* Move around--Try to get an aisle or a bulkhead seat so that you have more space. But whether or not you are that lucky, move around as much as possible. Fidget fidg·et
v. fidg·et·ed, fidg·et·ing, fidg·ets
1. To behave or move nervously or restlessly.
2. , squirm, walk the aisles, stand beside your seat and do three sets of 10 toe lifts. And don't sit with your legs crossed, which can cut off circulation even further.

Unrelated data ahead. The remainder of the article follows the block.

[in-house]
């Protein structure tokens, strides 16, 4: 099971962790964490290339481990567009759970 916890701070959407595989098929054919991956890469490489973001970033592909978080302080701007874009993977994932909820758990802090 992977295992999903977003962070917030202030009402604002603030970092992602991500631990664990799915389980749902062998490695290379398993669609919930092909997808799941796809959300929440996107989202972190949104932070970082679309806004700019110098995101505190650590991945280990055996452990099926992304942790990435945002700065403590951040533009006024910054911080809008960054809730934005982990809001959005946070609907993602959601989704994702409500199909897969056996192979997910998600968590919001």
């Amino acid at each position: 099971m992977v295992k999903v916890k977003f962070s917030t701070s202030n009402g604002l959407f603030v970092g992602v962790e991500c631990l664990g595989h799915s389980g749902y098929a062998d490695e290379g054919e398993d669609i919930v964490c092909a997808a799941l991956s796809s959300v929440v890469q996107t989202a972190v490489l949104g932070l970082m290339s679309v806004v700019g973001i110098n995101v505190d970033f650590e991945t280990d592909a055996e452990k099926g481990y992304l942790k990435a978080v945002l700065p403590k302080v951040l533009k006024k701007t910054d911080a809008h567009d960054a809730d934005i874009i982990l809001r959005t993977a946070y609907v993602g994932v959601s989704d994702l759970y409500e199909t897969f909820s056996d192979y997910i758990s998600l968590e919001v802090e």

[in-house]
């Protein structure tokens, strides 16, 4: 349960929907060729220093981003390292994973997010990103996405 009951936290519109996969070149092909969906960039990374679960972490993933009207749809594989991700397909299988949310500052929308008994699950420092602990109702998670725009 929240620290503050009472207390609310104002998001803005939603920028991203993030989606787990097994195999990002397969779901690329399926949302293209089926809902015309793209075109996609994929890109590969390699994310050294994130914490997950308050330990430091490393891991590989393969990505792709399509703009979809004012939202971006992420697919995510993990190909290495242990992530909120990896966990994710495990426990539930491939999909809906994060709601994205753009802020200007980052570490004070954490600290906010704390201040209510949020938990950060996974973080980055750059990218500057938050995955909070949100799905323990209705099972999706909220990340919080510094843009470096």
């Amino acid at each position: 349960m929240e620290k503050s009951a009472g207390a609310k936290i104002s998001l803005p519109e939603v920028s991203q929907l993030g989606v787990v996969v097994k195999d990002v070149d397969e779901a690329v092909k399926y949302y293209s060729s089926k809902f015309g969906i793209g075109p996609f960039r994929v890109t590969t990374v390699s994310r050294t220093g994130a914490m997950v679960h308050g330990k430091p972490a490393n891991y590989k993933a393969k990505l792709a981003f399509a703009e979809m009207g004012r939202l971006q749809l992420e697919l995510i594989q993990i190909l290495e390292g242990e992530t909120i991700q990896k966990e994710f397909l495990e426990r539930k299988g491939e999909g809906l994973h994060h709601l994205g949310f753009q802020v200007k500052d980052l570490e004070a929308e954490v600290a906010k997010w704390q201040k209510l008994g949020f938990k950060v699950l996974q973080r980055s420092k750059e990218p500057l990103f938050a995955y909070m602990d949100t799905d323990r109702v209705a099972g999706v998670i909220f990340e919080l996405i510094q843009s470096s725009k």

* Drink--But make it water. Caffeine and alcohol will not have the diluting effect you need. Airplanes are notorious dehydrators and that can thicken thick·en
tr. & intr.v. thick·ened, thick·en·ing, thick·ens
1. To make or become thick or thicker: Thicken the sauce with cornstarch. The crowd thickened near the doorway.
2. your blood, making it more clot-prone.
* Eat low fat--A fatty meal can increase your risk of clotting.
* Take an aspirin? Maybe. Certain airline authorities recommend one baby aspirin before a long flight but, while it is likely to decrease your risk of a clot, there are risks associated with blood-thinning. Discuss this with your doctor before you fly.